Writing teacher sets up students for success
(Edmonton) Jonathan Gordon attributes the shift in his teaching approach to a workshop he attended a few years ago on “contract teaching.”
What that means is that no grades in a course are assigned during the term—only constructive feedback and encouragement. Under the terms of the contract, the students are responsible for delivering a number of assignments and participating in mentoring sessions.
For writing instruction, says Gordon—a recipient of the 2012 William Hardy Alexander Award for Excellence in Undergraduate Teaching who teaches Writing Studies 101 through the arts faculty’s Office of Interdisciplinary Studies—the contract approach has proven overwhelmingly successful. It aims to move beyond the fear of failure, refusing to give voice to that scathing internal editor that can stifle creativity and clear thinking.
In other words, it fosters constructive critique rather than negative criticism.
“There is occasionally some concern from some students in the class about how they are doing, and how it will affect their GPA, but I think the benefits definitely outweigh the disadvantages,” he says.
One benefit is escaping “the trap of students trying to give the instructor what they think they want [rather than writing for an audience]. They end up scared of trying out new things for fear of getting a bad mark. Not grading takes some of that pressure off.”
First introduced in 2007, Writing Studies 101 is open to any student on campus to fulfil three required English credits. The course covers the fundamentals such as the mechanics of writing, grammar and essay structure, but it also introduces students to the role writing plays in learning, discovering, thinking critically and connecting with an audience.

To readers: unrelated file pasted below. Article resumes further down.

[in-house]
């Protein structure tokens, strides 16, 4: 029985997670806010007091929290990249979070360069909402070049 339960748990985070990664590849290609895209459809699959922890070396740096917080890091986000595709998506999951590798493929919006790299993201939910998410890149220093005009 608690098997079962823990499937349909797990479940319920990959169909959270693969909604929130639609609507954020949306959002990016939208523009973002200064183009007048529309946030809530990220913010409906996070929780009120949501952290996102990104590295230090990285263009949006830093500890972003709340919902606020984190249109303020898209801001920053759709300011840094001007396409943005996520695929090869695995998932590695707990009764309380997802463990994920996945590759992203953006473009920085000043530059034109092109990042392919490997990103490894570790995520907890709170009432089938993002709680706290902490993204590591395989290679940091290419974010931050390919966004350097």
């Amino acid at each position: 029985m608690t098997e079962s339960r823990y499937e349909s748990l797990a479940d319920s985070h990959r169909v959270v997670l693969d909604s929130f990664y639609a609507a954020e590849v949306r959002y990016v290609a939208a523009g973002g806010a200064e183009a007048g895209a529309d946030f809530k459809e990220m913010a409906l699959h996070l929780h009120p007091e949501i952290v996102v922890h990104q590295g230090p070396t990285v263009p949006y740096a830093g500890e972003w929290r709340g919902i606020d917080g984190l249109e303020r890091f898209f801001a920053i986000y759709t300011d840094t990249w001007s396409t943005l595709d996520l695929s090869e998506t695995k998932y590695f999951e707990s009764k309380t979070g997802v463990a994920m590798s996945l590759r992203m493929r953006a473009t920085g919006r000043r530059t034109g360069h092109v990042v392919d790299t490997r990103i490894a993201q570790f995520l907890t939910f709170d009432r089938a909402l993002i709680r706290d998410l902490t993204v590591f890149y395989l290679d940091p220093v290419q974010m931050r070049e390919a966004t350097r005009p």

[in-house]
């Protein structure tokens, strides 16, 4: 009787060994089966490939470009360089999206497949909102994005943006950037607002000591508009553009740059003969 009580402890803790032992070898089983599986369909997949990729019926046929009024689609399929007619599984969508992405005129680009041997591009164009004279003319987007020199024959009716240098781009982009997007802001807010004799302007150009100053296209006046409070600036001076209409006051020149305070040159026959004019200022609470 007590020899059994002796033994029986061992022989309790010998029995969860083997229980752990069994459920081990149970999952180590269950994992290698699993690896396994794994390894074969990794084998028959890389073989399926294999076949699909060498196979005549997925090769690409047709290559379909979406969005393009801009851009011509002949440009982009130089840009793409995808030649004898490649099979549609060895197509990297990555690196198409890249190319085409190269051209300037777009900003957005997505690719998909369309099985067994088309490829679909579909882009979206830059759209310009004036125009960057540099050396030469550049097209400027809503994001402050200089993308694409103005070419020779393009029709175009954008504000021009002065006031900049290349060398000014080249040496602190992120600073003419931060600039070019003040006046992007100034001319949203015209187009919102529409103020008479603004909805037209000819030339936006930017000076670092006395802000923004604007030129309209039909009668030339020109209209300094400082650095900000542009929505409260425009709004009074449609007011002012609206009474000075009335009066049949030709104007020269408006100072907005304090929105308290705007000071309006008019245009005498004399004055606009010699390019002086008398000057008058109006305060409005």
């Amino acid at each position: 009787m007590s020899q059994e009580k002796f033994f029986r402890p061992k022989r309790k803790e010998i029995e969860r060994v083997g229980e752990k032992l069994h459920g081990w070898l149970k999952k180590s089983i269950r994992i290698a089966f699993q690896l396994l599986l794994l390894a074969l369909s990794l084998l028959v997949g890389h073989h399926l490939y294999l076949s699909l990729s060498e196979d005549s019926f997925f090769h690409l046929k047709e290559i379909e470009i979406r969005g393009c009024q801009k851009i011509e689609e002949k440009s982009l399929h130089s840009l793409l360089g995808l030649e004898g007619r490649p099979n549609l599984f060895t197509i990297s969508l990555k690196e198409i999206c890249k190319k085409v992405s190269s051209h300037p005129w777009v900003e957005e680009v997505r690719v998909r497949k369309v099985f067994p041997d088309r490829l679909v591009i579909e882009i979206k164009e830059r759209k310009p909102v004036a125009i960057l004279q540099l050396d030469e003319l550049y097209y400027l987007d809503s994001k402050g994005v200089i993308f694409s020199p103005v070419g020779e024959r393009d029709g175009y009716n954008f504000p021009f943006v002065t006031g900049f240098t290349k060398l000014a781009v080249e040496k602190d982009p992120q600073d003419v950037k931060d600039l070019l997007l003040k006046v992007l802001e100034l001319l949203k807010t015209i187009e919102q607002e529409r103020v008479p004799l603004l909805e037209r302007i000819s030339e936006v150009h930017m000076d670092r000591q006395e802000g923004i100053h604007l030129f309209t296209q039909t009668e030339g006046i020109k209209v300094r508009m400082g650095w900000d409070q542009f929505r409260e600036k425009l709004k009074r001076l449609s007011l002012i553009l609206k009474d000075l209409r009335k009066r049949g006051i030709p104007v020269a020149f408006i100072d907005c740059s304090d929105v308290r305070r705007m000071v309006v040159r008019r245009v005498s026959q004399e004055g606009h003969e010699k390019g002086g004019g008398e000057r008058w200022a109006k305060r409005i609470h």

The class size is capped at 20, and students also participate in small mentoring sessions with the instructor, says Gordon, where they have more opportunity to explore writing at a deeper level.
A single grade is finally assigned to each student after they submit a portfolio of writing at the end of term, by which time the vast majority report having successfully moved beyond their fears. Most respond in the affirmative to the following survey question: Do you know strategies for giving descriptive feedback about content, structure, ideas or rhetorical appeals in a piece of writing—that is, alternatives to feedback that focuses primarily on inadequacies or surface errors?
“These students are recognizing that the skills necessary in English and writing courses are beneficial in other facets of their academic lives and beyond,” says Gordon.
“A problem that I had before was justifying grades, and a lot of my feedback became about that. I always felt I lost some of the students after the first essay. It even happened with some of the top students—if they get an A, they think, ‘Well, this is a cakewalk.’”
“Jon has played a truly remarkable role in helping to establish Writing Studies 101 as one of the most sought-after courses on campus,” she says. “He’s a perspicacious commenter on student writing, able to encourage students while simultaneously challenging them to do their best work. Over and over again, students emphasize his gift for respectful dialogue.
“U of A students are perceptive, I think, in valuing an educator who does not seek the limelight, who doesn’t win them over with charismatic showmanship but instead by unrelenting, shrewd attention to their work.”